Satohiro Wakabayashi, Seita Maruyama, Tatsuya Mori, and Shigeki Goto, Waseda University; Masahiro Kinugawa, National Institute of Technology, Sendai College; Yu-ichi Hayashi, Nara Institute of Science and Technology
Awarded Best Student Paper!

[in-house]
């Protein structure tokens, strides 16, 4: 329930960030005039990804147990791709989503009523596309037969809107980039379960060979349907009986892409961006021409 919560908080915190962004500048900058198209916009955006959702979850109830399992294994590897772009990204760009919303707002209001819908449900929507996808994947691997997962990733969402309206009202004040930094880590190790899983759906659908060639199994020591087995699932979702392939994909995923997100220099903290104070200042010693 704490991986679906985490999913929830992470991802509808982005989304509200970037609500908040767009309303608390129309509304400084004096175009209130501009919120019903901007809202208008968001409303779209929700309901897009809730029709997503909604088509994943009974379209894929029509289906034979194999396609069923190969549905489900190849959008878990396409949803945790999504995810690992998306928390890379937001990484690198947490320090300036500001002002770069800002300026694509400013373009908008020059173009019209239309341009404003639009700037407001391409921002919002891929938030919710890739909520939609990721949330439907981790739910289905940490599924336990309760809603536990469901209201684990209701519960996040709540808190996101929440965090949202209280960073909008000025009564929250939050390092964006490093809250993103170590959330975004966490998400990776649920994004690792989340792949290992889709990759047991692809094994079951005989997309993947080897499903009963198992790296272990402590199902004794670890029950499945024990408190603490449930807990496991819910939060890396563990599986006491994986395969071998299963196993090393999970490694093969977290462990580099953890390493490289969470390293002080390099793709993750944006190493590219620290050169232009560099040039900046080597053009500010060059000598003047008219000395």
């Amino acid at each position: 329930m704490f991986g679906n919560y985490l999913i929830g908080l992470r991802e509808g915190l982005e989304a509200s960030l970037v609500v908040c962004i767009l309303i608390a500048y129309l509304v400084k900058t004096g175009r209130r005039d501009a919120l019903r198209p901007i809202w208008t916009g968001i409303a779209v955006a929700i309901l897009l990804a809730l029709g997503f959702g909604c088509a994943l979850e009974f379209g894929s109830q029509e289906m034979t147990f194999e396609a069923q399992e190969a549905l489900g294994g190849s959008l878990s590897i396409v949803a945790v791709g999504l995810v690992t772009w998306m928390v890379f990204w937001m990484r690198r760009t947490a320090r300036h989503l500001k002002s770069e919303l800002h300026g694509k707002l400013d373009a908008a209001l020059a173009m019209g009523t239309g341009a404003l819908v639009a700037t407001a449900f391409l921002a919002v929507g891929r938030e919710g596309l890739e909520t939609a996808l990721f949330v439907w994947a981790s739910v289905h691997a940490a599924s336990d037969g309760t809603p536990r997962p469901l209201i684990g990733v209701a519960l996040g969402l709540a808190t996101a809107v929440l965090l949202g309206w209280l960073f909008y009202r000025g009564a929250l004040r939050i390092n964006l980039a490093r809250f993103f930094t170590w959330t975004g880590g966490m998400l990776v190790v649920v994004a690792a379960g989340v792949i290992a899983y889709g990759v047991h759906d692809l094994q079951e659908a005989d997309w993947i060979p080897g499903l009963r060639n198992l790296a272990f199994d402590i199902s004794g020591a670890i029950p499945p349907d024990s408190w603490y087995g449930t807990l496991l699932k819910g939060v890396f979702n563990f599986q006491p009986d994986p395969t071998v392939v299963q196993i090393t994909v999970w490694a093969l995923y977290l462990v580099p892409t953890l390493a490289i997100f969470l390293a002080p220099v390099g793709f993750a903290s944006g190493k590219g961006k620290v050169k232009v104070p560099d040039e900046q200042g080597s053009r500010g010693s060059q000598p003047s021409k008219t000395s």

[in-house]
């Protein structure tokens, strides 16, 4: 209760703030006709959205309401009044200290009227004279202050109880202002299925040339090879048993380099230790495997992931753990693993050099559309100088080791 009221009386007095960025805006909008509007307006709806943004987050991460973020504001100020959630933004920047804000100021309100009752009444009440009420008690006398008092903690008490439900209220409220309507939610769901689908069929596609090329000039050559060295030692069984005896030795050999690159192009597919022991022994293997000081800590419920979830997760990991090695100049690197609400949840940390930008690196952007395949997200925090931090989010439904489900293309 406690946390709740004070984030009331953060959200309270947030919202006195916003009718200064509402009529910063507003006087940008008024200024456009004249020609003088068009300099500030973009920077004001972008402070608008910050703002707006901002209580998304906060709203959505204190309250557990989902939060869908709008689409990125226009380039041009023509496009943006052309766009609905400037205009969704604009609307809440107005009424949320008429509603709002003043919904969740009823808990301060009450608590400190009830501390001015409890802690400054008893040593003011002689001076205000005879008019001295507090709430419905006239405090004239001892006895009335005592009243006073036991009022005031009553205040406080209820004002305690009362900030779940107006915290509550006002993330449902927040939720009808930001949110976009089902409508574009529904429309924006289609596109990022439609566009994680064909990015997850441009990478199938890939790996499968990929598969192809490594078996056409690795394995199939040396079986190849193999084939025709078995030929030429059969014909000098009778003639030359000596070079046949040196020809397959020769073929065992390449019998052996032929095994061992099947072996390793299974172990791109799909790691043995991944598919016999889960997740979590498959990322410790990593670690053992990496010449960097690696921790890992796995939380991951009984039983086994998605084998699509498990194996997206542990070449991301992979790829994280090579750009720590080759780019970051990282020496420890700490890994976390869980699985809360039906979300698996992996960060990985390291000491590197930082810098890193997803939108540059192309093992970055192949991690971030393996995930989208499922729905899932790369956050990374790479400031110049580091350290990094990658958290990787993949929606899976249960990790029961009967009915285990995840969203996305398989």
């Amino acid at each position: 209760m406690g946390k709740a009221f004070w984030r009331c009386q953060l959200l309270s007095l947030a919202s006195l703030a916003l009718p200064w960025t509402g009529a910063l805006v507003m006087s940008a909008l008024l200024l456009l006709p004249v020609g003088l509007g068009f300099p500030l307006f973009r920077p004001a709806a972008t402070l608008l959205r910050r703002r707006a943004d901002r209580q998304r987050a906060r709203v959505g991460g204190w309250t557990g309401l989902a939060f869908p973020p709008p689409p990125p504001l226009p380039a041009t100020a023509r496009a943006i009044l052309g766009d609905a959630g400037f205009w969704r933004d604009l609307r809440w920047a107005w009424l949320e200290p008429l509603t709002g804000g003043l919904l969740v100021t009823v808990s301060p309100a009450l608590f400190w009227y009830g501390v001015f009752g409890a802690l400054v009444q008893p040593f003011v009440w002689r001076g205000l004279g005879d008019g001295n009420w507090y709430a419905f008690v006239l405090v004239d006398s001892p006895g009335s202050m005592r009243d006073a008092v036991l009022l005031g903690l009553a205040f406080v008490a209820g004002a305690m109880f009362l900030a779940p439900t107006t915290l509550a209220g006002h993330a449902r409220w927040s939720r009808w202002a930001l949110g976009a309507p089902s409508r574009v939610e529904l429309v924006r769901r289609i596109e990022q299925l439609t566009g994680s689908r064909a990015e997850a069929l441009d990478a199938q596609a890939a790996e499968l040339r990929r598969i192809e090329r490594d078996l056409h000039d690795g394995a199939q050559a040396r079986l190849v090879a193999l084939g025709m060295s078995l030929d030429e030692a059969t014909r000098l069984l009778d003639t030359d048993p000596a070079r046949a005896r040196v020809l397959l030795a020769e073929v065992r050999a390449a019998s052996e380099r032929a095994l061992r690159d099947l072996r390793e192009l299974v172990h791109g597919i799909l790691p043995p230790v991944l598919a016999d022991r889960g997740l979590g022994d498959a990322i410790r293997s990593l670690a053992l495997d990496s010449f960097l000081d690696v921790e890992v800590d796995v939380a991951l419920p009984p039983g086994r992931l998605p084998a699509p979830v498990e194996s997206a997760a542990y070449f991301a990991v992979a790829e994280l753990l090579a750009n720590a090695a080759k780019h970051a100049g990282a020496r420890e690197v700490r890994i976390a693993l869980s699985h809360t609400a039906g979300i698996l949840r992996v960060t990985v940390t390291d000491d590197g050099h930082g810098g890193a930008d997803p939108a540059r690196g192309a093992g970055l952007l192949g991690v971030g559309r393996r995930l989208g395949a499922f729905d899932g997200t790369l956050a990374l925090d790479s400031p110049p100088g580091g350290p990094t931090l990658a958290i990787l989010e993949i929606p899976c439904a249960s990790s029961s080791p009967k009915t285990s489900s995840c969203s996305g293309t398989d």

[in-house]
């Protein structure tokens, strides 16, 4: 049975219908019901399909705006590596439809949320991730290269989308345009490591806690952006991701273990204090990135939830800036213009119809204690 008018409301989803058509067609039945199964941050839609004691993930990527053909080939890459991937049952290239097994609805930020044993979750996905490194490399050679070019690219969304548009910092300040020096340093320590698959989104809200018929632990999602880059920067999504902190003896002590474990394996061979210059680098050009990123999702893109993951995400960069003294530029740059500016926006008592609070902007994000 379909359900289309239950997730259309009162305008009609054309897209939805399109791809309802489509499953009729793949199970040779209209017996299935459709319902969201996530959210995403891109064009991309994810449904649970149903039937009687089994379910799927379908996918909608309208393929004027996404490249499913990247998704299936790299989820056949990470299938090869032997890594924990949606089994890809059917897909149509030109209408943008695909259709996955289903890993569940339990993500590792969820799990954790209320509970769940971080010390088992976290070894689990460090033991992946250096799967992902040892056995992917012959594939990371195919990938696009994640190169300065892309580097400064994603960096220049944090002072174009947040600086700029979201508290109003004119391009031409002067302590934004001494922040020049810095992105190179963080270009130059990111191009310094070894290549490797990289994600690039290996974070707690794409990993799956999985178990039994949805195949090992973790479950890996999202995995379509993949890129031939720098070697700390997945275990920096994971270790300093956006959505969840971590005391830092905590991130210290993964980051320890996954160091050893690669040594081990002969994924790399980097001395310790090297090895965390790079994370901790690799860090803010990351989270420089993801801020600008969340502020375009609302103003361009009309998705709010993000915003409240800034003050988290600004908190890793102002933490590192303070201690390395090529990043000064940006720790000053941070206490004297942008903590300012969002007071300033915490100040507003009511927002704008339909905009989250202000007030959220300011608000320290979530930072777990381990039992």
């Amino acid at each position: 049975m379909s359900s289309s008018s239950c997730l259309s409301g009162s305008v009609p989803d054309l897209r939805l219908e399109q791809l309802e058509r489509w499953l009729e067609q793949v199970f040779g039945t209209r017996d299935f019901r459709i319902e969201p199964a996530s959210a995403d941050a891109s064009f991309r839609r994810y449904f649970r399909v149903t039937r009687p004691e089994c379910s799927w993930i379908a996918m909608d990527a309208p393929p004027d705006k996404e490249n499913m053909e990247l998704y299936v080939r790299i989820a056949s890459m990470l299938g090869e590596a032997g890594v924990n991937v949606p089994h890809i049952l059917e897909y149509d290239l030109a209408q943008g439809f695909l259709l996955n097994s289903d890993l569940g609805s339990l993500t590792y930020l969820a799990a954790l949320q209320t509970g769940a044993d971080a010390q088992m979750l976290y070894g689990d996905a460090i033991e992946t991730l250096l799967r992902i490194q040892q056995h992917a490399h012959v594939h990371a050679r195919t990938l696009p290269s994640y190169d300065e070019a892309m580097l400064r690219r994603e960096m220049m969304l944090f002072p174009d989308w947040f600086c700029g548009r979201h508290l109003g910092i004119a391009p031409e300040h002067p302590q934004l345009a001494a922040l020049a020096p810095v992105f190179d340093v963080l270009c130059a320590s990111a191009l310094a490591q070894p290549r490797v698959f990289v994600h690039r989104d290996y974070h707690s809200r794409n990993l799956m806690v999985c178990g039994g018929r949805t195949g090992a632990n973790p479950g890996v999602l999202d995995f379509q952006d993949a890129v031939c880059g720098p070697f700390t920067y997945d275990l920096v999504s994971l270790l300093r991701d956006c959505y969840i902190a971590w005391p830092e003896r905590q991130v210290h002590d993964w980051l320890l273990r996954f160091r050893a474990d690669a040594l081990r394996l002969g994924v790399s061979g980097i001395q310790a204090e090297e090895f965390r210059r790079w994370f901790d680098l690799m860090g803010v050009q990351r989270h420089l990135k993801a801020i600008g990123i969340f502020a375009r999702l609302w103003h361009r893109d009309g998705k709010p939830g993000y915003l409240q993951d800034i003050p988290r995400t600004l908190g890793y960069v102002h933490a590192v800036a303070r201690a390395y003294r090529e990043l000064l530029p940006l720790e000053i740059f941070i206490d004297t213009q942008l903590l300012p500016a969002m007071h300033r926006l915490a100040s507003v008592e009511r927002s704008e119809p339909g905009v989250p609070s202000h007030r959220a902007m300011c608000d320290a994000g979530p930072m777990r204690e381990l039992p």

Radio-frequency (RF) retroreflector attack (RFRA) is an active electromagnetic side-channel attack that aims to leak the target's internal signals by irradiating the targeted device with a radio wave, where an attacker has embedded a malicious circuit (RF retroreflector) in the device in advance. As the retroreflector consists of small and cheap electrical elements, such as a field-effect transistor (FET) chip and a wire that can work as a dipole antenna, the reflector can be embedded into various kinds of electric devices that carry unencrypted, sensitive information;, e.g., keyboard, display monitor, microphone, speaker, USB, and so on. Only a few studies have addressed the RFRA. However, they did not evaluate the conditions for a successful attack scientifically, and therefore, assessing the feasibility of the RFRA remains an open issue. In the present study, we aim to evaluate the conditions for a successful RFRA, empirically, through extensive experiments. Understanding attack limitations should help to develop effective countermeasures against it. In particular, as the conditions for a successful attack, we studied the distance between the attacker and the target, and the target signal frequencies. Through the extensive experiments, using off-the-shelf hardware, including software-defined radio (SDR) equipment, we revealed that the required conditions for a successful attack are (1) up to a 10-Mbps of a target signal and (2) up to a distance of 10 meters. We also demonstrated that a USB keyboard, using USB low-speed (1.5 Mbps), is attackable, and we succeeded to eavesdrop typing. We conclude that the RFRA threat is realistic.
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